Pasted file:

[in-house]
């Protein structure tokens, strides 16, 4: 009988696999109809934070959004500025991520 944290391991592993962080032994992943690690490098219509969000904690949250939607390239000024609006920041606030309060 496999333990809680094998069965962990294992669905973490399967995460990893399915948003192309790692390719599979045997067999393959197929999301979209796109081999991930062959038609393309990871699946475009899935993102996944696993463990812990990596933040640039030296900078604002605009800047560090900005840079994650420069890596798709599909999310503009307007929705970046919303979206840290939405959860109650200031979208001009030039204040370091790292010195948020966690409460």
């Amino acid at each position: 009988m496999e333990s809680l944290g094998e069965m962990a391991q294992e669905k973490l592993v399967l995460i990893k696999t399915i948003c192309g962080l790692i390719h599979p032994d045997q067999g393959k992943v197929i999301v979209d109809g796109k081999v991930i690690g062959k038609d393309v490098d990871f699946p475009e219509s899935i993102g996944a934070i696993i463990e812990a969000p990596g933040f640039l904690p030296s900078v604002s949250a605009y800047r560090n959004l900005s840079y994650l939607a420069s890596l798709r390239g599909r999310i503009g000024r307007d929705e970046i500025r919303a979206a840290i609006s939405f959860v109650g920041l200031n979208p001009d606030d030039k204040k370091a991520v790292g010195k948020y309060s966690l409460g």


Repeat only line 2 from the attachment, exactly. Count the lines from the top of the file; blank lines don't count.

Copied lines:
């Protein structure tokens, strides 16, 4: 009988696999109809934070959004500025991520 944290391991592993962080032994992943690690490098219509969000904690949250939607390239000024609006920041606030309060 496999333990809680094998069965962990294992669905973490399967995460990893399915948003192309790692390719599979045997067999393959197929999301979209796109081999991930062959038609393309990871699946475009899935993102996944696993463990812990990596933040640039030296900078604002605009800047560090900005840079994650420069890596798709599909999310503009307007929705970046919303979206840290939405959860109650200031979208001009030039204040370091790292010195948020966690409460």